“Hogs learn really quickly from which direction danger usually comes. One of my hunters put it best when he said ‘Deer operate off instinct, and hogs operate off their intelligence.’ Our hunters are allowed to take two hogs per night per person, unless we have one area where we feel we need to take more than two per night. When riding around in our side-by-side looking for hogs with our thermal-imaging binoculars, we have taken as many as 12 in a night.”
You would think that as much hunting pressure as Mark McKenna and his guests put on the hogs, that they would be reducing the number of hogs on the property, however McKenna explains, “The State of Mississippi’s website says, ‘You need to take 70% of your population of hogs off the property each year to maintain the same number of hogs on your property year after year.’ By taking 70% of the hogs you’re not reducing the population of hogs – you’re just maintaining the same population year after year. So, to reduce the number of hogs on your property you have to take more than 70% every year.” When asked how many hogs McKenna thought were holding on the 5,000 acres that he hunts, he answered, “Hundreds. And even when we start harvesting them by hunting, they don’t leave the property like they once did. They stay right here and continue to produce more hogs.”
McKenna doesn’t hunt out of the same stands every weekend and only conducts night hog hunts on the weekends. Guests hunting at the McKenna Ranch should plan to arrive 3 hours before sunset, meet in the dining hall to learn how to operate the digital night-vision riflescopes, and then go to the shooting range to sight-in the rifles. Then hunters are ready to get in their box stands for a night of hunting. One thing you’ll notice right away is that these rifles with the night-vision scope weigh about 10-pounds each. However, hunters can use the edge of the window cut into the box stand to rest their rifles, aim and take hogs. The shooting houses are 4-feet wide and 6-feet long and can accommodate two people. “Many times we’ll have a father and son, or a father and daughter hunting together,” McKenna explains. “We get quite a few husbands and wives who want to hunt together, as well.”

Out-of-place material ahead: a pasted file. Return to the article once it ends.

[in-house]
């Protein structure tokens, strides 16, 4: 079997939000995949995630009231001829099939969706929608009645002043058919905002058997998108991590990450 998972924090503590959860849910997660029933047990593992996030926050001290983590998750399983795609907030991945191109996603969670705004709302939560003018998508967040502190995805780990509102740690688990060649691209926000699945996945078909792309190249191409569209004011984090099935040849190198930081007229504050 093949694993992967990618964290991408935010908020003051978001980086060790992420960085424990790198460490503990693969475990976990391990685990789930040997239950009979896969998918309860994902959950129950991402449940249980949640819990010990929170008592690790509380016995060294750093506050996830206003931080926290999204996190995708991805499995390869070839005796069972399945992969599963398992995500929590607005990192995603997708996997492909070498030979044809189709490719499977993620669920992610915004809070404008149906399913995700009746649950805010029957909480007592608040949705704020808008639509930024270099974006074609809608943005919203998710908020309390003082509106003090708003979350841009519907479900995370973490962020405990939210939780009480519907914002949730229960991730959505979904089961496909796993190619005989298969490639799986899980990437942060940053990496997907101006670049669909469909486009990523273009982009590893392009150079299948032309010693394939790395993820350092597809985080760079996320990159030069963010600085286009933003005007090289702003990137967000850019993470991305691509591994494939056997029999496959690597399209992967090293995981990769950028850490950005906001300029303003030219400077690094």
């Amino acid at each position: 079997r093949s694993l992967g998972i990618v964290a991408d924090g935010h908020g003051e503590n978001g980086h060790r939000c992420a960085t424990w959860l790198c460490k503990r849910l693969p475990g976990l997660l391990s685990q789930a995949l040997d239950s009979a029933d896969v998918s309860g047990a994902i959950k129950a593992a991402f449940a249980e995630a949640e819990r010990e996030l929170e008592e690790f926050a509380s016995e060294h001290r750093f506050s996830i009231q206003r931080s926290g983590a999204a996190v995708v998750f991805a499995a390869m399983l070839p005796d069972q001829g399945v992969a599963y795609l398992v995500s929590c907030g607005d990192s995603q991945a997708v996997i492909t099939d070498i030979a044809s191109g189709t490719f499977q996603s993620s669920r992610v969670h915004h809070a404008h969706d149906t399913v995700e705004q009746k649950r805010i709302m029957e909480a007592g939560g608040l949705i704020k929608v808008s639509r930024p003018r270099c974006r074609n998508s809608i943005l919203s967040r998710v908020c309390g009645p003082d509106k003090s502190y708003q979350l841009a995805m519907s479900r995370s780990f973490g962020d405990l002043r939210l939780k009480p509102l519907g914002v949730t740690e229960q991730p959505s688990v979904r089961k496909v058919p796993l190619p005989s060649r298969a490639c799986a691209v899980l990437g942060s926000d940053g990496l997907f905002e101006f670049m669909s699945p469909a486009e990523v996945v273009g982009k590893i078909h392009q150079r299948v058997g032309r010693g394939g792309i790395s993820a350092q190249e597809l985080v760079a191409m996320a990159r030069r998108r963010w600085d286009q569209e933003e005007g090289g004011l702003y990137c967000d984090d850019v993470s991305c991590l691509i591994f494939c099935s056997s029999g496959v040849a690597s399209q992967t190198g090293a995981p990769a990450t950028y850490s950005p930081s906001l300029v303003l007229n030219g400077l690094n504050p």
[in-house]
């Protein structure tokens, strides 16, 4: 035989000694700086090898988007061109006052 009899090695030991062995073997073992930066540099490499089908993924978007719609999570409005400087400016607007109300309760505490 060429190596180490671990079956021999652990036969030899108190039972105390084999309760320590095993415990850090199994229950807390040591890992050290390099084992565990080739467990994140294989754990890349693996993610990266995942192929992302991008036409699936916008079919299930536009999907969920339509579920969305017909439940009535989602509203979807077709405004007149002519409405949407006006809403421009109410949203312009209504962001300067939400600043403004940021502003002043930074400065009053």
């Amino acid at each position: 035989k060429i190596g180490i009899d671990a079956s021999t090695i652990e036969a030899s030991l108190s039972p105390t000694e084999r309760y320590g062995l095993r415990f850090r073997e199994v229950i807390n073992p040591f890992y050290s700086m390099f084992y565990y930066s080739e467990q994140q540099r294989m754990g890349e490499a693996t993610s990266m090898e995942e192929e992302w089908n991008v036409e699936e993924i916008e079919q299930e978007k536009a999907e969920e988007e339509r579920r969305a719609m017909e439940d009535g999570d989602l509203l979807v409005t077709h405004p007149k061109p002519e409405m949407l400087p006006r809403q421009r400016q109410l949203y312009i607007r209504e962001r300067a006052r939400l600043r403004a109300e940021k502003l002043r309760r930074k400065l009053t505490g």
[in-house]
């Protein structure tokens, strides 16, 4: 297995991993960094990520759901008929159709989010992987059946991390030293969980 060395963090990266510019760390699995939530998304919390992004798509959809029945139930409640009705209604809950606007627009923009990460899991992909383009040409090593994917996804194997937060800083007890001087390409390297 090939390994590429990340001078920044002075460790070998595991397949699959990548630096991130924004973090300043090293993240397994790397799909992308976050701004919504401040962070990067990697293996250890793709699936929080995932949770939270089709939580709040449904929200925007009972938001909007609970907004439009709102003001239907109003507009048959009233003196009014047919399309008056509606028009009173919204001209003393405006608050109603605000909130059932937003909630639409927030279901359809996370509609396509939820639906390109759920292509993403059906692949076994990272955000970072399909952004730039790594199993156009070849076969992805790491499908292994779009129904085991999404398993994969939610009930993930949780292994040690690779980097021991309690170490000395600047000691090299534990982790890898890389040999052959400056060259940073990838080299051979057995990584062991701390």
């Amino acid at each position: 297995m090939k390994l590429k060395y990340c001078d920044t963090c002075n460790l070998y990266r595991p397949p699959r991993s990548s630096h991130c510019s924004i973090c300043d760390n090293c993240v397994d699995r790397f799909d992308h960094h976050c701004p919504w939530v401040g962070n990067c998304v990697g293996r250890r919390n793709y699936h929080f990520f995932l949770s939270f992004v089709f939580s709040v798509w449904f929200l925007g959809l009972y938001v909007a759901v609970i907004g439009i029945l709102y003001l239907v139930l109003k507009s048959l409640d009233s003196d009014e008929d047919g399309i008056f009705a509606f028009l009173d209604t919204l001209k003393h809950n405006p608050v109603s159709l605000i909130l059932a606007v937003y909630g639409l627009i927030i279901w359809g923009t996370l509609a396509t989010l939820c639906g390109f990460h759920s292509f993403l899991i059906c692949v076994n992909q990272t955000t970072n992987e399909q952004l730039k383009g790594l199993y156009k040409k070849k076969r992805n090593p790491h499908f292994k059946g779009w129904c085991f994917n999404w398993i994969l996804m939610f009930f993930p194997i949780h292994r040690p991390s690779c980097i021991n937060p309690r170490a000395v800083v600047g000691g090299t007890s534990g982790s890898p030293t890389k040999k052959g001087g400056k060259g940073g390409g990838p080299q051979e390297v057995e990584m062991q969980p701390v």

Hogs, according to McKenna, will eat every acorn in the woods they can find, so they’re competing with deer, turkeys, squirrels and every other critter that depends on acorns for food. They also root-up green fields, making them more difficult to plow and plant. McKenna mentions, “The last time I planted corn 12-years ago, I had a great stand of corn. But, the week after I checked my corn, that corn field looked like a crazy person had taken a four wheeler and tried to knock-down every stalk of corn and tear-up all the ground where the corn was planted. That was the last time I tried to plant corn.” And, McKenna’s not the only rancher or farmer who’s having hog problems. All of his neighbors share this same problem.
Some wildlife researchers have learned that deer tend to stay away from areas with wild pigs. To learn more about hunting for deer, check out John E. Phillips’ book, “PhD Whitetails: How to Hunt and Take the Smartest Deer on Any Property,” available in Kindle and print at http://amzn.to/WIEUoo and Audible at https://www.audible.com/. You may have to copy and paste this link into your browser. (When you click on this book, notice on the left where Amazon says you can read 10% of the book for free and hear 10% for free). On the right side of the page and below the offer for a free Audible trial, you can click on Buy the Audible book. To see more of John’s deer hunting books, visit www.amazon.com/author/johnephillips.
Tomorrow: Michael Jones’ Nighttime Wild Hog Hunt